Here are all 8 panels together in one shot. Ron Freudenheim did the photography work. See individual entries by clicking on this link for Trajectory: Escape Velocity.
Here we are, the end. The last panel of Trajectory: Escape Velocity. Starting from the beginning of time, we have skipped and hopped, stroboscopically, from the Big Bang through early life and some key points of evolution (at least from the human perspective) to the future. Or one possible future.
In this panel, rockets are leaving earth, heading for the depths of outer space. This panel differs from the others in that it was hand dyed. As soon as it was done, I knew it would be the last panel. I never expected it would look like this. I will have a post about that issue in the future.
This picture was also taken by Ron Freudenheim.
Here’s a picture I took yesterday which shows how much warping there is. I sewed 16 gauge wire to the each edge to get that effect, among other things. Again, more on that later.
— Textile Wrangler (@artcollisions) October 18, 2015
Panel 6 brings to primates. I attempted to arrange them in some semblance of evolutionary order, although it gets tricky as a lot of them are more parallel in development, rather than linear.
In this panel, you’ll note that the animals get more numerous at the top and also a bit more rambunctious, looking almost as though they might leap off and into your hand (or perhaps onto you heard) to go exploring.
The title of this panel comes from a line in a song by Dillon Bustin. I’m not sure of the actual title of the song, but it is a song about evolution and he refers to his “grandpa in the tree” in the last stanza. I’ve always been charmed by that and was pleased to be inspired by it here.
This picture was actually taken my by someone who knows what he’s doing, so Ron Freudenheim gets the credit here.
Here I’ve created a slice of a cityscape (most likely in the United States). It is so full of people, they can’t all fit in the buildings any more. They are pushing out the tops, like little pieces of popcorn bursting forth.
The panel is called “Scorched Earth” because it hints at global warming. It’s done on red background, which is mostly obscured by the buildings, but you can see a few glimpsed between a couple of them.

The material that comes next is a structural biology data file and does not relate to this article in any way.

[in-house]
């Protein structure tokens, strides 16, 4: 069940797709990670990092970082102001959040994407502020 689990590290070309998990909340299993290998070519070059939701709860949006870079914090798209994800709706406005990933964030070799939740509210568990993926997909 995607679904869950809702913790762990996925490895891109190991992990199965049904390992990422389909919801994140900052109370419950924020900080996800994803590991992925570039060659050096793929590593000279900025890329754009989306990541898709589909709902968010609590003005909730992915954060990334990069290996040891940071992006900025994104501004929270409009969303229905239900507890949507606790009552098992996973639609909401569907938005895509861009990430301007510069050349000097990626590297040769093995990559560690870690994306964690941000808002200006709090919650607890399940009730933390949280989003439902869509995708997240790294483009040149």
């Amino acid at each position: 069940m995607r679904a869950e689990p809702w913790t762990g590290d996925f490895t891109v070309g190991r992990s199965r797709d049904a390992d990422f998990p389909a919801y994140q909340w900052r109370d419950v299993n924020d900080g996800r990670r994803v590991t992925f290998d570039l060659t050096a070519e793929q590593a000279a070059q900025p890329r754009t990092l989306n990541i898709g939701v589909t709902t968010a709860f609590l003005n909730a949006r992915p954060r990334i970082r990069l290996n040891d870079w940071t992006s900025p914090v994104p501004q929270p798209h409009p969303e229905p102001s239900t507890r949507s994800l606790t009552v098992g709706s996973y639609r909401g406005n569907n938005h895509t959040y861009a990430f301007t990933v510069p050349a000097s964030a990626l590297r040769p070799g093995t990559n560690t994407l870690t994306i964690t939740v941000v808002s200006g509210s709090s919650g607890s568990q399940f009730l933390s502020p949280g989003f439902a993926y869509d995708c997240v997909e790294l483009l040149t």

(I know part VI got skipped. I’m working on it and hope to have it done in the next day or so.)
Last fall I made a little purple neuron which caught the eye of Jennifer Wells (aka Jenthulu) on Twitter. After SfN14, she asked me if I would make her a new one as well as another one like Dancing, but in different colors.
Even though the request had been for a purple neuron, I got distracted and made a grey neuron highlighted with green flashes. For me, it is reminiscent of the micrographs with GFP (green flourescent protein). Then I went and made the purple one, using different fabrics on the back as I had done before. I wanted it to feel fresh and as I said on Twitter last week, I’m not interested in reproducibility of results. I am constantly tweaking.
Then I set to work on the pair of interacting neurons. I wanted to try something different, so I used foil for the flashing synapses instead of angelina and where the connection was farthest, I added beads in the hopes of conveying the idea of little bits of information crossing (this is more along the lines of artificial intelligence, really, but I’m a fan of scifi too).
Initially I wasn’t sure how the different colors would play out. I thought the red-pink background I’d made before with black neurons would be the only way to showcase them properly, but with a little time, I was able to figure out another solution. It was good to stretch outside my preconceived notions!
Early this year I made an Etsy account and then found out that last year, Etsy had changed their policies so that vendors could outsource labor. I don’t know all the history behind it, but I went in to it believing that it favored small vendors. After I found out about that policy, I held off on listing anything anywhere. I wasn’t established on Etsy and I was focused on producing work for the Society of Neuroscience convention.
I recently discovered that I could list items on SquareUp’s Marketplace, so that’s where you can find my work to purchase online. I have changed the webpage to reflect this and the link will take you to my page on SquareUp’s Marketplace.
As always, if you have any questions, feel free to ask! I now have a contact form in the “about me” page or you can email me at artcollisions at gmail dot com.
Now that my two shows of the season are over, your opportunity to acquire one of my pieces in person is gone, but thanks to the internet, you can still get one or more through the magic of electrons.
I’m going to list all the available pieces here, under a cut. At the moment, I do not have an online store setup, but I can easily email an invoice.
I have edited the post to include dimensions and prices. If you click on a small picture, it will take you to a bigger one.